DEARBORN — Members of the greater Dearborn area public met for a rationalist meeting of the minds last Wednesday in the Annex of the Arab American Museum on Michigan Avenue at the first annual Alnadwa Free Thinking Society Dinner.
Honorees and speakers covered a wide array of topics relating to scientific rationalist thinking, free expression, cooperation and betterment of society and above all, the promotion of free thinking and creativity.
By dinner time, a large crowd of spectators, organization members and visitors gathered to hear extended speeches from community notables like Aoun Jaber, adjunct professor of Arabic language in the Department of Near Eastern Studies at Wayne State University; Sukoon magazine Publisher and Editor-in-Chief Rewa Zeinati, who read from her poem “The F-Word”, and educator Wissam Charafeddine.
The list of speakers included physics instructor and The Arab American News correspondent Abbas Al Haj-Ahmed. Arab American National Museum director Dr. Diana Abuali delivered keynote remarks.
Though scientific rationalism and free thinking were at the core of the evening’s discussion, Alnadwa has less in common with modern day American and European atheist and agnostic intellectual tradition, though some parallels can be made.
Instead, it seems to build on a vast and rich history of scientific thought and intellectual tradition in the Arab world. Speakers seemed to wrestle with questions of modernizing this tradition and refocusing free thinking in the Arab world within a more globalized framework.
“We are meeting today in the name of the ‘free thinking society’ in an effort to inject new energy into our society to activate a movement against inertia,” Abbas Al Haj-Ahmed said. “A movement that is trying to project constructive thinking with practical activism.”
“I am honored and pleased to speak to you on the occasion of the first anniversary of the organization of the Alnadwa free thinking Society and to be a witness to its birth to join other active associations on the cultural level,” Abuali said.
She addressed the importance of understanding culture, language and art as part of a broader mechanism of society and questioned the need to separate it from the material facts of technology and science that grounds cultural development.
She also reminded attendees of the crucial role the Arabic language plays as the “steady source of (Arabic) culture.”
“We are meeting today in the name of the ‘free thinking society’ in an effort to inject new energy into our society to activate a movement against inertia,” Haj-Ahmed said, “a movement that is trying to project constructive thinking with practical activism.”
He spoke eloquently of the need for modernizing thought, within the Arab diaspora and beyond.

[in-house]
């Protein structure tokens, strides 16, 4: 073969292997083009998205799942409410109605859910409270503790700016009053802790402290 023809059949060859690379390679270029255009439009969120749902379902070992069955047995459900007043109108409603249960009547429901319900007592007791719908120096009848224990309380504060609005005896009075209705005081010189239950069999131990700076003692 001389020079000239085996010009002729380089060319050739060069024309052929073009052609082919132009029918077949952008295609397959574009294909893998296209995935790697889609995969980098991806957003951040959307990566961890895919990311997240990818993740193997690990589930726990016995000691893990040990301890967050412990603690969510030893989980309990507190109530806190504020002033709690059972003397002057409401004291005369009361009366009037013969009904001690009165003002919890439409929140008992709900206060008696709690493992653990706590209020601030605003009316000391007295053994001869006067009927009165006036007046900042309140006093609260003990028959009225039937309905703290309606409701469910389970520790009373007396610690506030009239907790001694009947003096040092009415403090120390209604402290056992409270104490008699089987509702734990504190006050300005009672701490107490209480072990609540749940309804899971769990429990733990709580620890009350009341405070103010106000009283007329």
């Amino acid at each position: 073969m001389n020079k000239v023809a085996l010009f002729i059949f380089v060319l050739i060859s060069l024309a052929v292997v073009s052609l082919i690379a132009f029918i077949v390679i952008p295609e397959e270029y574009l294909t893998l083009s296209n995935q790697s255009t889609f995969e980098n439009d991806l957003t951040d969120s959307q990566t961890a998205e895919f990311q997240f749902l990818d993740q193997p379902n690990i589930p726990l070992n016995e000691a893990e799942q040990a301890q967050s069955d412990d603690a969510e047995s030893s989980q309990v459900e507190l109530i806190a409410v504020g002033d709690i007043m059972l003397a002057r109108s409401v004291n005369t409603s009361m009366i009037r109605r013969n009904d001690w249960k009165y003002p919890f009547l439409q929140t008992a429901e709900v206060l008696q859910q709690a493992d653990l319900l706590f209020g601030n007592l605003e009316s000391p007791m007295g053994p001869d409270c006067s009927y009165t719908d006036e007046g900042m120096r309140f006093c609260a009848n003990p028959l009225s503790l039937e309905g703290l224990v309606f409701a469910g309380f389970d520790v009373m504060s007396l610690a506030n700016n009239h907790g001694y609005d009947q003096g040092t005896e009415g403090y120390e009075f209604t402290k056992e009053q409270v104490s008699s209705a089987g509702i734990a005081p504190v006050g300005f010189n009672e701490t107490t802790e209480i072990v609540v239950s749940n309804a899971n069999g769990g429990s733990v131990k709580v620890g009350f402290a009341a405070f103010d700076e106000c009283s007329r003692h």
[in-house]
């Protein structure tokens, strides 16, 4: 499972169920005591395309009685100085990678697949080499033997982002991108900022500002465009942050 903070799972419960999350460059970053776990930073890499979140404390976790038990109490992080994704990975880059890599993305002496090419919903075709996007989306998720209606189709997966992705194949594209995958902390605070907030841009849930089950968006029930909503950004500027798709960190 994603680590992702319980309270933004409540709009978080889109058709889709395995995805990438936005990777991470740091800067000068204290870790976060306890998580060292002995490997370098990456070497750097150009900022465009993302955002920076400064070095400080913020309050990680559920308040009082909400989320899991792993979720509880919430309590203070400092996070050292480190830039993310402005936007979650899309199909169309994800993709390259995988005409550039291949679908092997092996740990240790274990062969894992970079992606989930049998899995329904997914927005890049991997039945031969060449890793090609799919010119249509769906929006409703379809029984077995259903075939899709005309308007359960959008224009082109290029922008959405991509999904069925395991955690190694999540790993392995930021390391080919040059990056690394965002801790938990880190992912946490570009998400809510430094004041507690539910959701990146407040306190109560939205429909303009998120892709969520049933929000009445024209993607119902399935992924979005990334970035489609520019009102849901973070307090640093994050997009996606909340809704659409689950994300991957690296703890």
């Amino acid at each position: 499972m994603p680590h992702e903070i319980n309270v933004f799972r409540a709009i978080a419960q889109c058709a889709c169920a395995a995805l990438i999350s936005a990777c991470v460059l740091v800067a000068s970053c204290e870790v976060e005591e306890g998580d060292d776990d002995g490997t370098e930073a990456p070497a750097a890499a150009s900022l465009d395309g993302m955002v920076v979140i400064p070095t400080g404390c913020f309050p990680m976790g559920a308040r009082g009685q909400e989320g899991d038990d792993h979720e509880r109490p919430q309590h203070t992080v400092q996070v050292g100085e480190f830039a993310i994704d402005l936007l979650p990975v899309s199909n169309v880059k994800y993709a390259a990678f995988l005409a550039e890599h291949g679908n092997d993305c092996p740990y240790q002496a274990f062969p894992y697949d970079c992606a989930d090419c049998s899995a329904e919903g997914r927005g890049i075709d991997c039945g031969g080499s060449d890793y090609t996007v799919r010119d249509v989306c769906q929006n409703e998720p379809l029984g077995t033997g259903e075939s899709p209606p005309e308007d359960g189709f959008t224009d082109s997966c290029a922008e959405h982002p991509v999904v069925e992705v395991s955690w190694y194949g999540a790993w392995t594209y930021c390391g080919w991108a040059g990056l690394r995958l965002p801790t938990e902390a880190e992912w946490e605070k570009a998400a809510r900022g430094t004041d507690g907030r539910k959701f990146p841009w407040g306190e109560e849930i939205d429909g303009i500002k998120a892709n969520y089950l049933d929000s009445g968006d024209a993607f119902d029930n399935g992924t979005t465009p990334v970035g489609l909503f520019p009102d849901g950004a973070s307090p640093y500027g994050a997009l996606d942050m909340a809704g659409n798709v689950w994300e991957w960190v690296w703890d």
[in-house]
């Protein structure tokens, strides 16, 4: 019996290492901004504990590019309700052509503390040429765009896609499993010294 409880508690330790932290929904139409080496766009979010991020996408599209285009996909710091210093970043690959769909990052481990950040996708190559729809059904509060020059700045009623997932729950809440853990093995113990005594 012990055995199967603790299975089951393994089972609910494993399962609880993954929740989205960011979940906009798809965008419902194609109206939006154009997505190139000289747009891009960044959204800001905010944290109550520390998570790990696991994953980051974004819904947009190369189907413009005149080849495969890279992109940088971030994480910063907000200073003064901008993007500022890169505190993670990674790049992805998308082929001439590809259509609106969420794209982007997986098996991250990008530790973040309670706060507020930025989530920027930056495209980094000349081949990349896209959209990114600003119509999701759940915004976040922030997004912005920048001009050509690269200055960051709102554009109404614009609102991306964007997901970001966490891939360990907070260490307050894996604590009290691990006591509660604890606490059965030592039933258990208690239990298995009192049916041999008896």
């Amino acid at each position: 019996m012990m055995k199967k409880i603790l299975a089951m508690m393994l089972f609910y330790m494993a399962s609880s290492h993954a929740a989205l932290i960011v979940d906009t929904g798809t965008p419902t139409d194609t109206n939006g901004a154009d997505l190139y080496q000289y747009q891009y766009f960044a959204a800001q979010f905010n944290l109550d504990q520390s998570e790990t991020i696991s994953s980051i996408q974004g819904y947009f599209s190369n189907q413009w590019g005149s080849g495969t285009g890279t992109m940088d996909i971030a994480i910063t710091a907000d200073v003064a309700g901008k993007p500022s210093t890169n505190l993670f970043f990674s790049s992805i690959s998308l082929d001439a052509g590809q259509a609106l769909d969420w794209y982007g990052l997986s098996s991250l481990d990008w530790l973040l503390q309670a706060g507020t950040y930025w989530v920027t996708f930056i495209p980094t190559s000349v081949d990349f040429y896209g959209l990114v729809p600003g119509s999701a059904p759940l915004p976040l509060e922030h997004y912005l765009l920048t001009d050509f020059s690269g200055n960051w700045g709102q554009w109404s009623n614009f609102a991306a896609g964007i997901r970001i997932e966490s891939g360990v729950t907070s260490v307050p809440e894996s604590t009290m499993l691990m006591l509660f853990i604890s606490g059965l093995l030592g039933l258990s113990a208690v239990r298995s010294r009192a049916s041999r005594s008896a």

“Between the concerns of our countries, our societies and our policies, and the revolution of the global information companies, the elixir of conflict appears in one place,” he said. “In the mind. And to innovate, this mind must be free.”
Haj-Ahmed emphasized Arab American contributions and a need for progress in the field of scientific and intellectual production, building on the enlightenment of “Copernicus, Tesla and Elon Musk.
“A mark that will be made by our community with all its diversity in Dearborn and its neighboring areas,” he said.
Charafeddine said the Free Thinking Society’s work was “all about freedom in searching for truth and a better life.
“It is freedom to cherish the beautiful and wise from our heritage and culture and reject that which is harmful or sublime,” he said.
“The struggle between logic, reason and empiricism against authority, tradition and dogma is as old as humanity itself,” he added. “Throughout history, forming your own ideas and opinions rather than accepting those of other people without sufficient evidence was not a popular idea in totalitarian societies.
“You cannot subjugate humanity to slavery, inequality and oppression of minorities and women if you allow free thinking.”
He emphasized that the organization believed in the separation of religion from state, of defending those persecuted for their secular beliefs and championing peoples resistance against tyranny and apartheid, citing Palestine as a symbol for this struggle.
Alnadwa member Dr. Abbas Youssef posted on the organization’s website recently that his organization “requires members to form opinions on the basis of reason, independently of tradition, authority or established belief.”
“Freethinkers are naturalistic,” he said. “Truth is the degree to which a statement corresponds with reality. Reality is limited to that which is directly perceivable through our natural senses or indirectly ascertained through the proper use of reason.”
He also clarified that the organization sought to create a space for conversation without prejudice towards those who may hold beliefs in a higher power as much as those who do not.
“Alnadwa will be a safe place for individuals to express their opinions and beliefs without prejudice, labeling, or fear of being persecuted or categorized as an outcast,” he added.
It grew clear from the evening’s event, which ended in an impromptu dabke circle facilitated by a performance by Ziad Nasr and Arab Music Band, that the organizers urged local Arab Americans to think for themselves and not allow dogmatic thinking and stifling traditions to undermine their own free thinking.
It is also apparent that the organization is not anti-religious in a political sense, but does promote thinking on a rational basis and outside of the confines of a religious framework.
More information about the organization can be found at https://www.alnadwa.org